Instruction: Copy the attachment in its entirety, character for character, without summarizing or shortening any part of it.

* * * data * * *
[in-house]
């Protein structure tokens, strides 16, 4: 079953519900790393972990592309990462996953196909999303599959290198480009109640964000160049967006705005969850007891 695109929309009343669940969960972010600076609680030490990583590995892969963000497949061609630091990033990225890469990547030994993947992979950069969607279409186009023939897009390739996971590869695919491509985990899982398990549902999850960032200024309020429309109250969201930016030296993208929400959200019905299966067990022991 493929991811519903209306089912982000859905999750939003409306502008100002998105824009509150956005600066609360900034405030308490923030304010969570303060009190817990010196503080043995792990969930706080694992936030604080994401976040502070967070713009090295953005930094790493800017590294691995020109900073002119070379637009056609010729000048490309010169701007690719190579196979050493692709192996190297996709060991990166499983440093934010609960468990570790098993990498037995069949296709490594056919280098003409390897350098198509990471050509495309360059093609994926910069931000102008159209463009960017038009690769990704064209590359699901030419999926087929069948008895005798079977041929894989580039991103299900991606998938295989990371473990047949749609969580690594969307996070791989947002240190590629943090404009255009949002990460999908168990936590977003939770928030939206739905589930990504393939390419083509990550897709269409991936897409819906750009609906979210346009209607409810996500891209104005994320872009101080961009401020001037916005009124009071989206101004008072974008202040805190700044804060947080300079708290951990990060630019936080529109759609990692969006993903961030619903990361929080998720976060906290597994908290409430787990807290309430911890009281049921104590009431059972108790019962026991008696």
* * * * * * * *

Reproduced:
[in-house]
């Protein structure tokens, strides 16, 4: 079953519900790393972990592309990462996953196909999303599959290198480009109640964000160049967006705005969850007891 695109929309009343669940969960972010600076609680030490990583590995892969963000497949061609630091990033990225890469990547030994993947992979950069969607279409186009023939897009390739996971590869695919491509985990899982398990549902999850960032200024309020429309109250969201930016030296993208929400959200019905299966067990022991 493929991811519903209306089912982000859905999750939003409306502008100002998105824009509150956005600066609360900034405030308490923030304010969570303060009190817990010196503080043995792990969930706080694992936030604080994401976040502070967070713009090295953005930094790493800017590294691995020109900073002119070379637009056609010729000048490309010169701007690719190579196979050493692709192996190297996709060991990166499983440093934010609960468990570790098993990498037995069949296709490594056919280098003409390897350098198509990471050509495309360059093609994926910069931000102008159209463009960017038009690769990704064209590359699901030419999926087929069948008895005798079977041929894989580039991103299900991606998938295989990371473990047949749609969580690594969307996070791989947002240190590629943090404009255009949002990460999908168990936590977003939770928030939206739905589930990504393939390419083509990550897709269409991936897409819906750009609906979210346009209607409810996500891209104005994320872009101080961009401020001037916005009124009071989206101004008072974008202040805190700044804060947080300079708290951990990060630019936080529109759609990692969006993903961030619903990361929080998720976060906290597994908290409430787990807290309430911890009281049921104590009431059972108790019962026991008696």